In the last few years, Intel’s x86 architecture has made more news for its built-in insecure features. With all the Spectre and Meltdown variants out there, the chipmakers have been taking these kinds of side-channel attacks on the chin for a while. With the slow of Moore’s Law and a newly resurgent AMD, it’s proven to be a turbulent time for Intel.
With the upcoming release of Intel’s new Tiger Lake mobile chips, it’s hoping to change both the narrative and, more importantly, the underlying technology. These chips will be the first to integrate Control-flow Enforcement Technology, which Intel hopes will help defeat malware at the silicon level.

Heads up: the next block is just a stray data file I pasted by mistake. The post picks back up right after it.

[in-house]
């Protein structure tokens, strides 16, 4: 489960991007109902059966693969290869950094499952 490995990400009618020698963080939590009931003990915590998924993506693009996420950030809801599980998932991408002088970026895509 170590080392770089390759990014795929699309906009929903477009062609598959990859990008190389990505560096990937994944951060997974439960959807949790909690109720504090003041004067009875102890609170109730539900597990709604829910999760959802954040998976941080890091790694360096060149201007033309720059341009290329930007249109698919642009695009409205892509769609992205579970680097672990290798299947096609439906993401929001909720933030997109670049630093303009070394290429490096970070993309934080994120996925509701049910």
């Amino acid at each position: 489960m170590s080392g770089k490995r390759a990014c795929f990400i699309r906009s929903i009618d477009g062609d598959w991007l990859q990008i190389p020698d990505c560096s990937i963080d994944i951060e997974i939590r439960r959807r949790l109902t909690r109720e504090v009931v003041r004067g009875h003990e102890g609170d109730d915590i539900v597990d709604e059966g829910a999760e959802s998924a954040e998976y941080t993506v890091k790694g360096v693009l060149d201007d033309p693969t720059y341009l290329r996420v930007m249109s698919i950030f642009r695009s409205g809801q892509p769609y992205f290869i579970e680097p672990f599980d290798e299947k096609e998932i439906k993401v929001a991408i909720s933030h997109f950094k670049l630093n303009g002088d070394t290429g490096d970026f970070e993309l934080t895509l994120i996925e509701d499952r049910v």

CET has two main innovations. One is Shadow stack, which essentially stores a copy of the application order of operations in a secure part of the CPU, which is then used to compare to apps over time. Malware typically alters this order and shadow stack can detect this immediately. The other security feature is indirect branch tracking, which helps prevent malware exploiting “jump tables” and essentially tries to map memory locations outside of what an app typically has access to.
Intel published the specification on this in 2016, and Windows Insider builds already support it. Given Intel’s still impressive market share and long lead time, I think the adoption of these new security features could help make a difference. Intel will probably be haunted by the implications of their architectural security vulnerabilities for a long time, but aggressively deploying CET across their future chip designs will go a long way to combat it.